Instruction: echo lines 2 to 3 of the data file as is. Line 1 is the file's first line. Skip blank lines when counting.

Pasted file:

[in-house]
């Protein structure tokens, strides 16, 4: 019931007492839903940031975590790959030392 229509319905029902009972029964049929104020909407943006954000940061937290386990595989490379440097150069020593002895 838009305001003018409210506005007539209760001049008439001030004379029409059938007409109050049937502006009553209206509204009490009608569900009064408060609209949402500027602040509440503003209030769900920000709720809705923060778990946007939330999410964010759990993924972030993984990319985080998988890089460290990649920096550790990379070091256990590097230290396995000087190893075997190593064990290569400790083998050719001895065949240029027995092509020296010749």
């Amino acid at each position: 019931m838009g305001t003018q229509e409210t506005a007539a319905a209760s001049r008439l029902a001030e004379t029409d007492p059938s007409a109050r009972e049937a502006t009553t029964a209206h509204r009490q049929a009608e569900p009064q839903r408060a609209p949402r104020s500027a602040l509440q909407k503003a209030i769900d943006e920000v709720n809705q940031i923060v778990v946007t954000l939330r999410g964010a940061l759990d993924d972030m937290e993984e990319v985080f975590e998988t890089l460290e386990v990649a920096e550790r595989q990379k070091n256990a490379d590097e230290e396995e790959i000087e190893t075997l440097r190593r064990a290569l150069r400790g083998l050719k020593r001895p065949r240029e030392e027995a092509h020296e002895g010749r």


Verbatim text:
């Protein structure tokens, strides 16, 4: 019931007492839903940031975590790959030392 229509319905029902009972029964049929104020909407943006954000940061937290386990595989490379440097150069020593002895 838009305001003018409210506005007539209760001049008439001030004379029409059938007409109050049937502006009553209206509204009490009608569900009064408060609209949402500027602040509440503003209030769900920000709720809705923060778990946007939330999410964010759990993924972030993984990319985080998988890089460290990649920096550790990379070091256990590097230290396995000087190893075997190593064990290569400790083998050719001895065949240029027995092509020296010749």
């Amino acid at each position: 019931m838009g305001t003018q229509e409210t506005a007539a319905a209760s001049r008439l029902a001030e004379t029409d007492p059938s007409a109050r009972e049937a502006t009553t029964a209206h509204r009490q049929a009608e569900p009064q839903r408060a609209p949402r104020s500027a602040l509440q909407k503003a209030i769900d943006e920000v709720n809705q940031i923060v778990v946007t954000l939330r999410g964010a940061l759990d993924d972030m937290e993984e990319v985080f975590e998988t890089l460290e386990v990649a920096e550790r595989q990379k070091n256990a490379d590097e230290e396995e790959i000087e190893t075997l440097r190593r064990a290569l150069r400790g083998l050719k020593r001895p065949r240029e030392e027995a092509h020296e002895g010749r």